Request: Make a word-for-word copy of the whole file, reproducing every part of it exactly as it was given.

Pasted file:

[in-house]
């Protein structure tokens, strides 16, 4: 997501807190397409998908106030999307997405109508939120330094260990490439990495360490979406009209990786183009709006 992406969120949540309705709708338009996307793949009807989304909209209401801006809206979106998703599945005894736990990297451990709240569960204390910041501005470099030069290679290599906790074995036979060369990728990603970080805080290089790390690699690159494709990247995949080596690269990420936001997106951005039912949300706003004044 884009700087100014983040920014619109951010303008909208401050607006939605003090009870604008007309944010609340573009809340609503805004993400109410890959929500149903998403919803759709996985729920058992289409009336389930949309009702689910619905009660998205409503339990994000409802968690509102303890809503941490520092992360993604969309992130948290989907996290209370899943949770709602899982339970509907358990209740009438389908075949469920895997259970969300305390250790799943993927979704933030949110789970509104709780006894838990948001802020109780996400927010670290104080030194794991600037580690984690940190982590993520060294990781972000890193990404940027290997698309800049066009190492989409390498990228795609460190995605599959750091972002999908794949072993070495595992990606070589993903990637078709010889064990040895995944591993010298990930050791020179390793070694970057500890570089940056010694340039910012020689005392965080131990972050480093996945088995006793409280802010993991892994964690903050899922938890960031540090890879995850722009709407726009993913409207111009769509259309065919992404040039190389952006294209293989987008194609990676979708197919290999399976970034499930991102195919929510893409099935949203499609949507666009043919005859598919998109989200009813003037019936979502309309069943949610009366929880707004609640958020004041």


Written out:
[in-house]
């Protein structure tokens, strides 16, 4: 997501807190397409998908106030999307997405109508939120330094260990490439990495360490979406009209990786183009709006 992406969120949540309705709708338009996307793949009807989304909209209401801006809206979106998703599945005894736990990297451990709240569960204390910041501005470099030069290679290599906790074995036979060369990728990603970080805080290089790390690699690159494709990247995949080596690269990420936001997106951005039912949300706003004044 884009700087100014983040920014619109951010303008909208401050607006939605003090009870604008007309944010609340573009809340609503805004993400109410890959929500149903998403919803759709996985729920058992289409009336389930949309009702689910619905009660998205409503339990994000409802968690509102303890809503941490520092992360993604969309992130948290989907996290209370899943949770709602899982339970509907358990209740009438389908075949469920895997259970969300305390250790799943993927979704933030949110789970509104709780006894838990948001802020109780996400927010670290104080030194794991600037580690984690940190982590993520060294990781972000890193990404940027290997698309800049066009190492989409390498990228795609460190995605599959750091972002999908794949072993070495595992990606070589993903990637078709010889064990040895995944591993010298990930050791020179390793070694970057500890570089940056010694340039910012020689005392965080131990972050480093996945088995006793409280802010993991892994964690903050899922938890960031540090890879995850722009709407726009993913409207111009769509259309065919992404040039190389952006294209293989987008194609990676979708197919290999399976970034499930991102195919929510893409099935949203499609949507666009043919005859598919998109989200009813003037019936979502309309069943949610009366929880707004609640958020004041």